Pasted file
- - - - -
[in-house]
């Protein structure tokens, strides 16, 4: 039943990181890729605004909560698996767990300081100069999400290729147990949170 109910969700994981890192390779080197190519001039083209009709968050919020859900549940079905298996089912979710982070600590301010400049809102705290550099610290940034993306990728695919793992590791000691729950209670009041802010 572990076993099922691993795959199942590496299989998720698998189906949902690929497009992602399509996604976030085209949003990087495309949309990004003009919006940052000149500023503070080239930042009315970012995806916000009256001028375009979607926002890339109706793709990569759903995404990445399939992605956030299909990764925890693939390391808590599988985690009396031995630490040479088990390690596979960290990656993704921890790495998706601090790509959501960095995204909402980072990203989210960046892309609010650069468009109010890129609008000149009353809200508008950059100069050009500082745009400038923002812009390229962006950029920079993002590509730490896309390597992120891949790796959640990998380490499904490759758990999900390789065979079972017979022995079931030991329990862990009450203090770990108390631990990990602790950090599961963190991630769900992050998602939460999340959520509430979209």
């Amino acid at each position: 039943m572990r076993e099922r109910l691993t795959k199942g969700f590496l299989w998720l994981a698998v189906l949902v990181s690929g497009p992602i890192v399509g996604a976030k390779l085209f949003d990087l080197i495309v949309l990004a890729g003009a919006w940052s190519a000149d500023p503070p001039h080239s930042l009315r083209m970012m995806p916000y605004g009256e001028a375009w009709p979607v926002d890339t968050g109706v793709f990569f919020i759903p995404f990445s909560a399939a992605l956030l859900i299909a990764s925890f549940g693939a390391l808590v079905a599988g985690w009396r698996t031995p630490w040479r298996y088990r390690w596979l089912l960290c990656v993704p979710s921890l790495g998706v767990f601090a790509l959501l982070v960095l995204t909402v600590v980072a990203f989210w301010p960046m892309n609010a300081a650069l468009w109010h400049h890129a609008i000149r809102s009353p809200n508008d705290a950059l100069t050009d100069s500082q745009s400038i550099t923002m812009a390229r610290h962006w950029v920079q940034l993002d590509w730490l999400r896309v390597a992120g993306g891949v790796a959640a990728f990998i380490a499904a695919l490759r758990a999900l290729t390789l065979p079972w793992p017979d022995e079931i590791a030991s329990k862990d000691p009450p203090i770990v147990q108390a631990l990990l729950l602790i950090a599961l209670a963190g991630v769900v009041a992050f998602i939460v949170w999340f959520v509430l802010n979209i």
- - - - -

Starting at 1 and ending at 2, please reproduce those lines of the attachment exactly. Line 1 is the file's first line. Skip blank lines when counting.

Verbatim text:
[in-house]
């Protein structure tokens, strides 16, 4: 039943990181890729605004909560698996767990300081100069999400290729147990949170 109910969700994981890192390779080197190519001039083209009709968050919020859900549940079905298996089912979710982070600590301010400049809102705290550099610290940034993306990728695919793992590791000691729950209670009041802010 572990076993099922691993795959199942590496299989998720698998189906949902690929497009992602399509996604976030085209949003990087495309949309990004003009919006940052000149500023503070080239930042009315970012995806916000009256001028375009979607926002890339109706793709990569759903995404990445399939992605956030299909990764925890693939390391808590599988985690009396031995630490040479088990390690596979960290990656993704921890790495998706601090790509959501960095995204909402980072990203989210960046892309609010650069468009109010890129609008000149009353809200508008950059100069050009500082745009400038923002812009390229962006950029920079993002590509730490896309390597992120891949790796959640990998380490499904490759758990999900390789065979079972017979022995079931030991329990862990009450203090770990108390631990990990602790950090599961963190991630769900992050998602939460999340959520509430979209």